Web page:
I’m happy to report I’ve dropped 135 rating points in the past 10 days. If you’re unfamiliar with what this means, this is the equivalent of a 17 game losing streak. Starting at a rating of 2210, I declined steadily to 2075, where I was roughly 2 months ago.
This stretch was 93 total games. Imagine playing 93 games of anything and getting progressively worse every day you play.
Fortunately or unfortunately, this is a pretty common occurrence. Here is my entire blitz chess rating history ever since I created my account on chess.com in 2012. Look at the big dip and rise in 2015 just as another example.
If you are unfamiliar with what blitz chess is, its a fast paced variant of chess. Each side typically gets 5 minutes to make all the moves they will ever make in the entire game. Each turn, you clock loses time until you make a move; then your clock pauses and your opponent’s clock loses time.
These games are shockingly addictive. They can last anywhere from a few seconds to 10 minutes. Quick enough to play many games in a single sitting but also long enough to put some thought into each move. You can remarkably always find thousands of other players online, and the fast feedback cycling paired with the lure of increasing my rating has led to many late nights. I’ve personally played more than 10,000 of them.
Chess is interesting because when someone is better than you, it is immediately clear why and how. There are very few competitive advantages one can score outside of frequent study and play. Being a single player game, there really is no one else to take responsibility for your performance other than yourself.
I’ve used playing often as a headspace check, a sort of meditation. With experience and practice, games are often an exercise of pattern recognition. Positions are straightforwards enough that you really only have to do deep thinking at a few key points, allowing your mind to wander most of the game. Based on how I’m playing on a certain day, I instantly know if I’m tired, or if I’m stressed, and also when I’m having a fantastic day.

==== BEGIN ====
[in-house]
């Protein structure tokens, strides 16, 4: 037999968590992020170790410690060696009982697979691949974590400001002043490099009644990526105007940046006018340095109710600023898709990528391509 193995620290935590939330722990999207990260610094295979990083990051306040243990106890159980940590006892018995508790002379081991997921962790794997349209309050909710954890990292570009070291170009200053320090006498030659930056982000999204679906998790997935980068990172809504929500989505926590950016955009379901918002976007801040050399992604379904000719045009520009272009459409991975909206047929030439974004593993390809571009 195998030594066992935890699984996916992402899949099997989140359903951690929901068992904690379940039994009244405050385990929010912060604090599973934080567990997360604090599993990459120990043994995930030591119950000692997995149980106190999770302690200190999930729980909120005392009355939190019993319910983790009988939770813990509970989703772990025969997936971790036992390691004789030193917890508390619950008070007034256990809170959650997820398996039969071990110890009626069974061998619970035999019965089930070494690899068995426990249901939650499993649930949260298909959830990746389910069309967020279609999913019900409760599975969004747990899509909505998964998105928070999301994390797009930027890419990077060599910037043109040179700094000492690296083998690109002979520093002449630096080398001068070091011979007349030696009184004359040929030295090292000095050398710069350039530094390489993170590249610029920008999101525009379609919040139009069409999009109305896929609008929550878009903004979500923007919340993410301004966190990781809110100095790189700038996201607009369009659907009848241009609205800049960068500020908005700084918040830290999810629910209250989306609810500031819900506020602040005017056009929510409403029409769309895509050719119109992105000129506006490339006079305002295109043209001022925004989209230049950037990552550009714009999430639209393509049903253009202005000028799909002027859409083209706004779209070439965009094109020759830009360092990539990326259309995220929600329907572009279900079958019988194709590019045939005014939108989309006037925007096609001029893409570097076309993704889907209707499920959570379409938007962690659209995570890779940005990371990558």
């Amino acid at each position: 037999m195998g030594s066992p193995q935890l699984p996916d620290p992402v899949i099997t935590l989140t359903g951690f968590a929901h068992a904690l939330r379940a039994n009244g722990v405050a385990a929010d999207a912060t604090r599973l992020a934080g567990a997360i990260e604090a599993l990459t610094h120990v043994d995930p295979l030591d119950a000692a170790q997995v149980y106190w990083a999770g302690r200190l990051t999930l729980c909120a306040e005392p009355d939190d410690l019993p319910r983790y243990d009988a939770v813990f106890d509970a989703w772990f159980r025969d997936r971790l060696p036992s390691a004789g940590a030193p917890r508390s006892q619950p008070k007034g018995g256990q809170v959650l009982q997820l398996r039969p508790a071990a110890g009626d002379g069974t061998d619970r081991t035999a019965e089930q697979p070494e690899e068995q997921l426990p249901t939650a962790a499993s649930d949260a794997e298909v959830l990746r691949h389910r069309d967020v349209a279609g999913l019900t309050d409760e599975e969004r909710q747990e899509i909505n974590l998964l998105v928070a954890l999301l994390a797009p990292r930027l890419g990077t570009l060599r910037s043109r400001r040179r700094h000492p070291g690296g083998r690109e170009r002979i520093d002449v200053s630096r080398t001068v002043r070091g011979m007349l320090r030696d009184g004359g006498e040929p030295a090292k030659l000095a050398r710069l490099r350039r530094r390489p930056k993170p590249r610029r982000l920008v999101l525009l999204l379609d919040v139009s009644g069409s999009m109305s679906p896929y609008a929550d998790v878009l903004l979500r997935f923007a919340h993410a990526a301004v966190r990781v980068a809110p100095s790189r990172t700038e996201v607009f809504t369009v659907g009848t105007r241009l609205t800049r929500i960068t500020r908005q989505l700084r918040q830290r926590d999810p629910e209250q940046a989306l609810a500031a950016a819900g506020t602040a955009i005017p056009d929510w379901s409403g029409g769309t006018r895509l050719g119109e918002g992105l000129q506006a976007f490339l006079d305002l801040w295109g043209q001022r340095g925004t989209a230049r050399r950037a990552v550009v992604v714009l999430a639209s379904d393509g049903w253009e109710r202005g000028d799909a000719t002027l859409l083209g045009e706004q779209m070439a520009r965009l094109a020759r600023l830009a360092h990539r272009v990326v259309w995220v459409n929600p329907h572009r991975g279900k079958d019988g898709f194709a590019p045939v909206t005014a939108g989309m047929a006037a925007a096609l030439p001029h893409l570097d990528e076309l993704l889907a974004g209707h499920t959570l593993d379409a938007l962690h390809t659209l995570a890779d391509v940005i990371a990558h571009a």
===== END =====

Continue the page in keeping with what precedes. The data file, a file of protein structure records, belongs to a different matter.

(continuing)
Chess also builds mental strength and toughness. When you’re on a losing streak, you have to know how to stop the bleeding. You need to be able to diagnose and correct mistakes without taking up too much time. A winning advantage can quickly transition to a loss with just one critical mistake so players need to operate with precision on every move while still keeping a long term strategic vision and plan.
I’ve probably spent too much time on what is ultimately just leisure. Thousands of hours have been spent on chess youtube (ChessNetwork, Chessexplained, ChessBrah, and St. Louis Chess Club), hundreds of dollars have been spent on chess books, and whole weekends dedicated to over the board tournaments. This Saturday, I’m competing in another tournament to eventually one day hopefully reach master status. Chess is universally accessible, a tremendous exercise in developing mental clarity, and to me at least, very fun. I’d highly recommend starting up this new hobby in the new decade.